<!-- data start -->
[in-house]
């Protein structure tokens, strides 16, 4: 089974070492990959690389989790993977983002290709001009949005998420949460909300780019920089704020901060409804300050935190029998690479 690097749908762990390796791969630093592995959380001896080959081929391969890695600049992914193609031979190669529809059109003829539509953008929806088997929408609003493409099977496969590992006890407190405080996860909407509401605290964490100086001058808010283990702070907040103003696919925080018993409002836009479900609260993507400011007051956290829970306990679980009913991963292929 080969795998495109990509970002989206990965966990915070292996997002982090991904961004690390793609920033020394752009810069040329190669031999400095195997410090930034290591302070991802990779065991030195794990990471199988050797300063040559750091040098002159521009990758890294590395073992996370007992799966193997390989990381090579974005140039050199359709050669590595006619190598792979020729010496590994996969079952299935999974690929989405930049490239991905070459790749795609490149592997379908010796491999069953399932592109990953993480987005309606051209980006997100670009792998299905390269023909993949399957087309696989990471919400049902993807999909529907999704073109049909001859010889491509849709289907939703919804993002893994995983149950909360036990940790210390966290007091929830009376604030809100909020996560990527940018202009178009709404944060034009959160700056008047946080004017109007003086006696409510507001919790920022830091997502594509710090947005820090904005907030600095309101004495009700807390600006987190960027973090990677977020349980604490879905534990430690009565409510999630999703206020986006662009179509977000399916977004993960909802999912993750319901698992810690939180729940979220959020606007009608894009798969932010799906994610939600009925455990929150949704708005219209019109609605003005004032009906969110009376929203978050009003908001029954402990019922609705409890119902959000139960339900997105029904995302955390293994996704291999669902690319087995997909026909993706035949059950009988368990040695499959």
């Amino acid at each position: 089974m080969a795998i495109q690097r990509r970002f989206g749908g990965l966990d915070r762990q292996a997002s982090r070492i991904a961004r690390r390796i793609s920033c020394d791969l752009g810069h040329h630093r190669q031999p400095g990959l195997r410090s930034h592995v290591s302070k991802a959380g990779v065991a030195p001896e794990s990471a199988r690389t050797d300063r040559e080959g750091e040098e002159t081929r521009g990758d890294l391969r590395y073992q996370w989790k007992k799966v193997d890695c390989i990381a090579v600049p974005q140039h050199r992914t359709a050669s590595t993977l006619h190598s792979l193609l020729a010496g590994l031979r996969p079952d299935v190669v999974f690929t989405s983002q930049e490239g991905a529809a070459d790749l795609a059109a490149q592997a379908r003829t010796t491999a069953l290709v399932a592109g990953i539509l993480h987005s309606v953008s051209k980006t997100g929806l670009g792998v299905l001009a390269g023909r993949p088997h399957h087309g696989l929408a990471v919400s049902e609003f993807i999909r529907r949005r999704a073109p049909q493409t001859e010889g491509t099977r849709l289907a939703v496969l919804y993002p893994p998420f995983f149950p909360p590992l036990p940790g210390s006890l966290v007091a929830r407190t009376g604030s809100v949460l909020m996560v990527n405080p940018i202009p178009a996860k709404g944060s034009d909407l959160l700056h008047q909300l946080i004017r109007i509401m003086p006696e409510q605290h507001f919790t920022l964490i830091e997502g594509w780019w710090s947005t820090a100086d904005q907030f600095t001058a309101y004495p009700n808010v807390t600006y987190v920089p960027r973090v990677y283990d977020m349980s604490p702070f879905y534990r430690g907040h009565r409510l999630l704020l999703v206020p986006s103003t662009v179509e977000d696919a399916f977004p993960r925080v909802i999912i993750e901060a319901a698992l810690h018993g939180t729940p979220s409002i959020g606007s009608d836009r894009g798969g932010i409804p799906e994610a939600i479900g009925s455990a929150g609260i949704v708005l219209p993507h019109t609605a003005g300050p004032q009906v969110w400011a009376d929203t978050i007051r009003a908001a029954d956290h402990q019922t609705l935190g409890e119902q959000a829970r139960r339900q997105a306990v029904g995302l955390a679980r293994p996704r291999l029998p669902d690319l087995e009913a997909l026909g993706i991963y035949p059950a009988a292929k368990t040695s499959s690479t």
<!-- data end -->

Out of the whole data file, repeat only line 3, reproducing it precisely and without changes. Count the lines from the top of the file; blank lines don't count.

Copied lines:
């Amino acid at each position: 089974m080969a795998i495109q690097r990509r970002f989206g749908g990965l966990d915070r762990q292996a997002s982090r070492i991904a961004r690390r390796i793609s920033c020394d791969l752009g810069h040329h630093r190669q031999p400095g990959l195997r410090s930034h592995v290591s302070k991802a959380g990779v065991a030195p001896e794990s990471a199988r690389t050797d300063r040559e080959g750091e040098e002159t081929r521009g990758d890294l391969r590395y073992q996370w989790k007992k799966v193997d890695c390989i990381a090579v600049p974005q140039h050199r992914t359709a050669s590595t993977l006619h190598s792979l193609l020729a010496g590994l031979r996969p079952d299935v190669v999974f690929t989405s983002q930049e490239g991905a529809a070459d790749l795609a059109a490149q592997a379908r003829t010796t491999a069953l290709v399932a592109g990953i539509l993480h987005s309606v953008s051209k980006t997100g929806l670009g792998v299905l001009a390269g023909r993949p088997h399957h087309g696989l929408a990471v919400s049902e609003f993807i999909r529907r949005r999704a073109p049909q493409t001859e010889g491509t099977r849709l289907a939703v496969l919804y993002p893994p998420f995983f149950p909360p590992l036990p940790g210390s006890l966290v007091a929830r407190t009376g604030s809100v949460l909020m996560v990527n405080p940018i202009p178009a996860k709404g944060s034009d909407l959160l700056h008047q909300l946080i004017r109007i509401m003086p006696e409510q605290h507001f919790t920022l964490i830091e997502g594509w780019w710090s947005t820090a100086d904005q907030f600095t001058a309101y004495p009700n808010v807390t600006y987190v920089p960027r973090v990677y283990d977020m349980s604490p702070f879905y534990r430690g907040h009565r409510l999630l704020l999703v206020p986006s103003t662009v179509e977000d696919a399916f977004p993960r925080v909802i999912i993750e901060a319901a698992l810690h018993g939180t729940p979220s409002i959020g606007s009608d836009r894009g798969g932010i409804p799906e994610a939600i479900g009925s455990a929150g609260i949704v708005l219209p993507h019109t609605a003005g300050p004032q009906v969110w400011a009376d929203t978050i007051r009003a908001a029954d956290h402990q019922t609705l935190g409890e119902q959000a829970r139960r339900q997105a306990v029904g995302l955390a679980r293994p996704r291999l029998p669902d690319l087995e009913a997909l026909g993706i991963y035949p059950a009988a292929k368990t040695s499959s690479t």